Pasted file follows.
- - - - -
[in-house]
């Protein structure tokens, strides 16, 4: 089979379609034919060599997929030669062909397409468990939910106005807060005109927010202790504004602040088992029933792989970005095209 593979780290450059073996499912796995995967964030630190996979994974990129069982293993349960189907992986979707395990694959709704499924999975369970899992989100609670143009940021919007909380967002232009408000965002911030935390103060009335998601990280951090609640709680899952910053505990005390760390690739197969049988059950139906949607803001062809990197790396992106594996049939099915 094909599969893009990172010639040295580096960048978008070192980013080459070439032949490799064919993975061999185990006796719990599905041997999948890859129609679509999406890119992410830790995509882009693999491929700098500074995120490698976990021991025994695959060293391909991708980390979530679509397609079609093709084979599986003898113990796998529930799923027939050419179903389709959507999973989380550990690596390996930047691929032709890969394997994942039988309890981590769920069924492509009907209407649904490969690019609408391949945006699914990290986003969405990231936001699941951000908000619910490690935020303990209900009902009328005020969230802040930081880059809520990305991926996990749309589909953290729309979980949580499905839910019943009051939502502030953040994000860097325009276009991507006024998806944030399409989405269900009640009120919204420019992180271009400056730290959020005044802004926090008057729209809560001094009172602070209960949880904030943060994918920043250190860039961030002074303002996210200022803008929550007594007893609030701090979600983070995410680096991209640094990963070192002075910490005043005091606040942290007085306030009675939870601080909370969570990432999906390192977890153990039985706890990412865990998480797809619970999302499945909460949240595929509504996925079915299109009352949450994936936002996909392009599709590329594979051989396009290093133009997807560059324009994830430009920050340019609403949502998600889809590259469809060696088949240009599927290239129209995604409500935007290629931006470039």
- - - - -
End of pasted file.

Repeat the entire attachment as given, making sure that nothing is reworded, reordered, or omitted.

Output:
[in-house]
């Protein structure tokens, strides 16, 4: 089979379609034919060599997929030669062909397409468990939910106005807060005109927010202790504004602040088992029933792989970005095209 593979780290450059073996499912796995995967964030630190996979994974990129069982293993349960189907992986979707395990694959709704499924999975369970899992989100609670143009940021919007909380967002232009408000965002911030935390103060009335998601990280951090609640709680899952910053505990005390760390690739197969049988059950139906949607803001062809990197790396992106594996049939099915 094909599969893009990172010639040295580096960048978008070192980013080459070439032949490799064919993975061999185990006796719990599905041997999948890859129609679509999406890119992410830790995509882009693999491929700098500074995120490698976990021991025994695959060293391909991708980390979530679509397609079609093709084979599986003898113990796998529930799923027939050419179903389709959507999973989380550990690596390996930047691929032709890969394997994942039988309890981590769920069924492509009907209407649904490969690019609408391949945006699914990290986003969405990231936001699941951000908000619910490690935020303990209900009902009328005020969230802040930081880059809520990305991926996990749309589909953290729309979980949580499905839910019943009051939502502030953040994000860097325009276009991507006024998806944030399409989405269900009640009120919204420019992180271009400056730290959020005044802004926090008057729209809560001094009172602070209960949880904030943060994918920043250190860039961030002074303002996210200022803008929550007594007893609030701090979600983070995410680096991209640094990963070192002075910490005043005091606040942290007085306030009675939870601080909370969570990432999906390192977890153990039985706890990412865990998480797809619970999302499945909460949240595929509504996925079915299109009352949450994936936002996909392009599709590329594979051989396009290093133009997807560059324009994830430009920050340019609403949502998600889809590259469809060696088949240009599927290239129209995604409500935007290629931006470039």